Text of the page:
Night noise

With an established express freight operation and as a result of the need for next day delivery, East Midlands Airport has a significant night time operation. We recognise that aircraft noise at night causes a particular disturbance and we are committed to reducing this.

The airport has an established night noise policy, which prohibits the scheduling of older, noisier aircraft for night time departures. On occasions where the scheduled departure of these aircraft is delayed and the operator chooses to depart a night noise surcharge of 10,000 or 5,000 (depending on the aircraft in question) is paid to the airport’s community fund.

In addition, all departing aircraft must operate within pre-defined noise limits. Aircraft exceeding these limits are fined 750 for the first decibel and an additional 150 for each further decibel. All night noise fines are paid to the airport’s community fund.

For a number of years, the airport has been working with airlines to influence fleet changes in favour of quieter aircraft types. Our approach has been successful with major operators; including DHL, announcing quieter, more environmentally friendly fleets to be based at East Midlands Airport.

Aircraft performance and noise monitoring

With a strong commitment to reducing and managing the impact of aircraft noise, the airport has invested significantly in monitoring systems to enable us to monitor and improve performance.

These sections outline the monitoring we undertake and how information gathered is publically reported.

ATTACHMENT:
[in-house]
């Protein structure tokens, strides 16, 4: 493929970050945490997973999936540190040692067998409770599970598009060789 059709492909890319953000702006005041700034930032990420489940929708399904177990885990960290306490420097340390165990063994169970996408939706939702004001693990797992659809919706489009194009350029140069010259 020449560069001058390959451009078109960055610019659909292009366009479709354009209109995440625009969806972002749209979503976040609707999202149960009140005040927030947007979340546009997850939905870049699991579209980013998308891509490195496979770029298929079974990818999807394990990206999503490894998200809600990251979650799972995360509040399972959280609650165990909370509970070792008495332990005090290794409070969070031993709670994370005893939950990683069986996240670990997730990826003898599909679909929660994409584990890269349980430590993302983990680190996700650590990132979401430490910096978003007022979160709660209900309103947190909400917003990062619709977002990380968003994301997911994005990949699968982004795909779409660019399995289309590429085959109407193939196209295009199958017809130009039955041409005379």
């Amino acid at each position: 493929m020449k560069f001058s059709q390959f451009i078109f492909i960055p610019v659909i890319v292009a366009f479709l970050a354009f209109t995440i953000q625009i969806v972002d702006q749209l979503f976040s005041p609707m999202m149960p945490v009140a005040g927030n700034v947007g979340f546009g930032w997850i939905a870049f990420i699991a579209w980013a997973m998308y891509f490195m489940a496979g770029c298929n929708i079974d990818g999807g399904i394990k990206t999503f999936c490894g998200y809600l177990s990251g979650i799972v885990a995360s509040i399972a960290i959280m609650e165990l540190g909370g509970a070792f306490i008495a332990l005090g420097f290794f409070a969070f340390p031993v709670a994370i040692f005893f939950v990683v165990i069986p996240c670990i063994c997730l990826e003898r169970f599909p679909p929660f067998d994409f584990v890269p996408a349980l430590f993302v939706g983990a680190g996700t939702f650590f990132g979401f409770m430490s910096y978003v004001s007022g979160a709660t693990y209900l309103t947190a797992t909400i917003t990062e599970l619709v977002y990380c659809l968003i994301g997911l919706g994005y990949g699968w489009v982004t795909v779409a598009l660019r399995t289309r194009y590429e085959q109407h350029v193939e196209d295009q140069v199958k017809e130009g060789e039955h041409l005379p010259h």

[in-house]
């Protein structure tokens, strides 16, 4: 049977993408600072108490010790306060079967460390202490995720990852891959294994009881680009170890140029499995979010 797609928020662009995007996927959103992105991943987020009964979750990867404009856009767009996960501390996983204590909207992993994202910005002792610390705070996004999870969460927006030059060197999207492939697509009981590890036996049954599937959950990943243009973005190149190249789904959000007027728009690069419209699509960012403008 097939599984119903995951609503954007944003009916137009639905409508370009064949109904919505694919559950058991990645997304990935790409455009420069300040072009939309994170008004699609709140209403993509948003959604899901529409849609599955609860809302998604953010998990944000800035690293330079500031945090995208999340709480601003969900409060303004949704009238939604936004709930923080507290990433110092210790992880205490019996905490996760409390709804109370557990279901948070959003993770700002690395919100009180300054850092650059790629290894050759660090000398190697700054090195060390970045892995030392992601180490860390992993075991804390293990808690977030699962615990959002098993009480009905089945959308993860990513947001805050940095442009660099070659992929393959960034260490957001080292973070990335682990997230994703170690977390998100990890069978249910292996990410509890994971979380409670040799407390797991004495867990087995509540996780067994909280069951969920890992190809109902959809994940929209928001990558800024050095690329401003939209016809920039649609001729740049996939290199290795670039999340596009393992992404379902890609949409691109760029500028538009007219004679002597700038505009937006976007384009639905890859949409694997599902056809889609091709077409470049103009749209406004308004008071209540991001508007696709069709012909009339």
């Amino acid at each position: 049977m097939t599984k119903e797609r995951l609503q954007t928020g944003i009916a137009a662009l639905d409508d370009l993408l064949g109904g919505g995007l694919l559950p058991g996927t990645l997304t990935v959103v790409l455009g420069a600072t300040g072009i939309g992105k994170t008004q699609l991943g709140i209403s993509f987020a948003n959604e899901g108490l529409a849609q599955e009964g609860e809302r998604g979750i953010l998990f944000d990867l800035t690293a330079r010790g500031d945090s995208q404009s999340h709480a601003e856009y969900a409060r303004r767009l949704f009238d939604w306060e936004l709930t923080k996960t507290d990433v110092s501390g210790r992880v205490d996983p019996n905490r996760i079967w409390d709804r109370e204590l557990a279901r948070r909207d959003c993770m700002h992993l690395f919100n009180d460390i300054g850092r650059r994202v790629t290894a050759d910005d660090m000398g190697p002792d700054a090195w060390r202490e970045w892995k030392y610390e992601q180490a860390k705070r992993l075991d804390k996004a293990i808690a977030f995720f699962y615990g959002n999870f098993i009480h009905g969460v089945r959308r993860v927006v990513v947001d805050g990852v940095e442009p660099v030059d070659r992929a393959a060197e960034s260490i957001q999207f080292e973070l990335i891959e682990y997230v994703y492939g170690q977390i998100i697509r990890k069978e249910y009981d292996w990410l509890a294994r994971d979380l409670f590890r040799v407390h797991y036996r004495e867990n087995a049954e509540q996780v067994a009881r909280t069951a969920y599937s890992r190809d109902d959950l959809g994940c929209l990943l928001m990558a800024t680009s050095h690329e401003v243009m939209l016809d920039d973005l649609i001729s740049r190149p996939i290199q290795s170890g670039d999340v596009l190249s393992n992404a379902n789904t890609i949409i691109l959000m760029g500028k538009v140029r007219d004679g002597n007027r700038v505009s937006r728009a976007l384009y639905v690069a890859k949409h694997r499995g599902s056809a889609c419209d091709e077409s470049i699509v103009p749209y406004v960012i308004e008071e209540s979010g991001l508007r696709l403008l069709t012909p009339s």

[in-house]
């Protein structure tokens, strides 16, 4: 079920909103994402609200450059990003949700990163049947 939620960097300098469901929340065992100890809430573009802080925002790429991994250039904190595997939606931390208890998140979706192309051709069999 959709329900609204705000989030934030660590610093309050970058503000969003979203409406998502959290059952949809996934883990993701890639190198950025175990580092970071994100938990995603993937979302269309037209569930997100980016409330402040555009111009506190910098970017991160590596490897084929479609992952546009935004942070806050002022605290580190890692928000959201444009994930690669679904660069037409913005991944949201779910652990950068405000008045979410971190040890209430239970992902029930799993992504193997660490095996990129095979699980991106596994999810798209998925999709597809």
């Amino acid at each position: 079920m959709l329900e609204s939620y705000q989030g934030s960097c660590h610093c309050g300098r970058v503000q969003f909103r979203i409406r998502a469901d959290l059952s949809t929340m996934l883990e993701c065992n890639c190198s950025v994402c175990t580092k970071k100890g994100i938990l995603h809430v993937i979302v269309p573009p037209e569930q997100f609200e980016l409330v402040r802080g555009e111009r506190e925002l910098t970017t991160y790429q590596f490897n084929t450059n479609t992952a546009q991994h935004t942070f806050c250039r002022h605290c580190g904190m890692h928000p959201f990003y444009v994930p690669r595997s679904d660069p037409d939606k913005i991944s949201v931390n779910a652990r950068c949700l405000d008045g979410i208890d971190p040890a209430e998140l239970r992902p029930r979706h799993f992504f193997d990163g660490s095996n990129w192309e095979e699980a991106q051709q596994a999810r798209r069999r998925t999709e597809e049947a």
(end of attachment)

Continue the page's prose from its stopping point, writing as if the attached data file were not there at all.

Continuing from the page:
In order to monitor flight paths and the performance of aircraft operating to or from the airport, East Midlands Airport has invested significantly in a noise and track monitoring system (NTMS).

Taking information from our flight information databases, this system is strengthened by our recent investment in a multilateration network. This hi-tech system provides us with more information about aircraft movements to and from the airport.

In addition, the airport operates aircraft noise monitoring equipment in the vicinity of the airport. These monitors also contribute to our NTMS which correlates noise events to aircraft tracks and enables us to produce community noise reports and enforce night noise fines. In addition to the noise monitors permanently located in Castle Donington, Kegworth, Sutton Bonington, Weston on Trent and Wilson, a portable noise monitor is also used to enable monitoring in other locations.

On a monthly basis, community noise reports for Castle Donington and Kegworth are published online. We also publish Noise Preferential Route and Continuous Descent Approach compliance statistics for major airlines.

Each year we asses the impact of aircraft noise by commissioning the production of noise contours.